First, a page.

In the screenshot at left above I’ve just used the hidden verb “BRIBE” to convince a guard who just a second before was standing right next to me to go away for the modest fee of 100 gold. Now I can go into the shop and steal with relative impunity. (Ultima III is, as we’ll continue to see, very much an amoral world, the last Ultima about which that can be said.) Bribing is only useful; other hidden verbs are vital.

For instance, the second screenshot above shows me gathering a piece of important information using the hidden verb “PRAY” inside a temple. This is actually quite an interesting sequence. PRAYing yields the information that I must YELL — YELL being one of the standard hotkey-based commands — “EVOCARE” at a certain place. It’s perilously close to two guess-the-verb — or at least guess-the-word — puzzles joined together.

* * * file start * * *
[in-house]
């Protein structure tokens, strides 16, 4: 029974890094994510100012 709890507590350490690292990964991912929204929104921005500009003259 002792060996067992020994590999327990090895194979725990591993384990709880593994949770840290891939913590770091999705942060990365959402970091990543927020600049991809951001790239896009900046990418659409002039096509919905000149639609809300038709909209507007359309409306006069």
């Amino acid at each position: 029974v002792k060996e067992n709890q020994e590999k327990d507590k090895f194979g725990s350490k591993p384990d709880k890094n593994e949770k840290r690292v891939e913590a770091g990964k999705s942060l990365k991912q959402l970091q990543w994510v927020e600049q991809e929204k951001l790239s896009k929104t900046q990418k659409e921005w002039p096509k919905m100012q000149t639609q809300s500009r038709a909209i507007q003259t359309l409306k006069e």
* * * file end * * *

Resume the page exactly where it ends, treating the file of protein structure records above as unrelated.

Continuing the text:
Ultima III

Ultima III

We see an interesting re-purposing of previous Ultima technology in the form of the eight moon gates which wink in and out of existence in a set pattern on the world map. In Ultima II, you may recall, these supposedly allowed me to travel through time, although effectively they just provided access to different world maps; nothing I did in one time could have any direct effect on any of the others. Here they’re renamed and used more honestly, as ways to move quickly from place to place on the primary world map. (There are only two world maps this time, the primary one and an alternate world called Ambrosia which we’ll get to shortly.) They also allow me to reach a few places that are otherwise completely inaccessible, as the screenshot at right above illustrates. Well, okay… I could also get there with a ship, an element we’ll talk about later. But that’s not always the case; there’s at least one vital location that can be visited only via moon gate. Thus understanding the logic of the moon gates and charting their patterns is another critical aspect of cracking the puzzle of Ultima III. Moon gates would continue to be a fixture in the Ultimas to come.